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Sexual and natural selection interplay in sexual head shape dimorphism of two sympatric racerunners (Squamata: Lacertidae)

  • Liang, Tao1, 2
  • Wang, Li1
  • Shi, Lei1
  • 1 College of Life Sciences, Xinjiang Agricultural University, Ürümqi , (China)
  • 2 College of Forestry, Nanjing Forestry University, Nanjing, Jiangsu , (China)
Published Article
Frontiers in Ecology and Evolution
Frontiers Media SA
Publication Date
Oct 13, 2022
DOI: 10.3389/fevo.2022.1016885
  • Ecology and Evolution
  • Original Research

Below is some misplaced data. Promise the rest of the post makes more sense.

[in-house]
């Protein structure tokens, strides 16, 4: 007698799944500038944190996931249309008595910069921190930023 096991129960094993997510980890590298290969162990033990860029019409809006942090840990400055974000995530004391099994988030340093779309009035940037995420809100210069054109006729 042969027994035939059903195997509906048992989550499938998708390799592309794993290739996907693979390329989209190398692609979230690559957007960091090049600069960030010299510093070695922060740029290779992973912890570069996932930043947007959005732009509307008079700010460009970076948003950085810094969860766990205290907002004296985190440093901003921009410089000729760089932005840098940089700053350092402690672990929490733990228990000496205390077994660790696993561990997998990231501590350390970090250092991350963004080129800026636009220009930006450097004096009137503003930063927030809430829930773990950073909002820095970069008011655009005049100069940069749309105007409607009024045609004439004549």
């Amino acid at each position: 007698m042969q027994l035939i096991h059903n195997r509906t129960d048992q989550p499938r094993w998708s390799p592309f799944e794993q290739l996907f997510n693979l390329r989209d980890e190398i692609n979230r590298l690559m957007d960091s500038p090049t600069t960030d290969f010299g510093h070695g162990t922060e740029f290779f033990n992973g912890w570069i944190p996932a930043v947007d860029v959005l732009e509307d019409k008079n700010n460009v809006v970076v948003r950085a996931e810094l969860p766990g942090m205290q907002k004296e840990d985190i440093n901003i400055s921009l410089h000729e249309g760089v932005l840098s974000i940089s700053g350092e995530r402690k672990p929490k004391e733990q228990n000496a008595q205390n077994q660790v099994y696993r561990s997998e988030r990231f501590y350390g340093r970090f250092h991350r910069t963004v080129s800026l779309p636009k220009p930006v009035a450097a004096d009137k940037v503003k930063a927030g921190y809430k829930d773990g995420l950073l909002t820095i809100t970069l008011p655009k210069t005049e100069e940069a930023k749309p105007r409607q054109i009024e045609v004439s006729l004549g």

Both natural and sexual selection can shape sexual dimorphism. However, determination of the contribution of these selection pressures is challenging. In lizards, sexual selection can contribute to the larger head size of males than that of females. However, males and females can also diverge in their head size to prey on different food resources under conditions of limited resources (and/or high competitors). Here, 109 individuals from two sympatric desert racerunners (Eremias grammica: 28 males and 30 females; Eremias velox: 25 males and 26 females) were studied to determine their sexual head shape (head length, width, and depth). Additionally, 191 and 169 feces samples of E. grammica and E. velox, respectively, were collected to assess the niche divergence hypothesis (a proxy for natural selection). We found that both species had dimorphic head shapes; male heads (i.e., length, width, and depth) were significantly larger than female heads (P < 0.05, in all cases) in E. grammica, and male heads of E. velox were significantly longer than those of females (P < 0.05). Chi-square test revealed that there were significant differences in the proportion (Hymenopteran and Orthopteran) and sizes of prey type between the two sexes of E. grammica; conspecific males and females of E. velox differed in the proportion of Coleopteran and Hymenopteran prey. Both males and females of these two species had a high niche overlap index (range from ∼ 0.78 to 0.99) with each other. There were also significant differences in the sizes of the heads and prey between the two species (P < 0.05). However, the interspecific differences were mainly caused by interspecific male–male differences in morphological and prey traits. In summary, we believe that both natural (pressures from resource competition) and sexual selection drive sexual head shape dimorphism in these two sympatric lizards, owing to high food resource competition in arid regions. Therefore, head trait divergence can reduce competition by resulting in a preference for different prey types.

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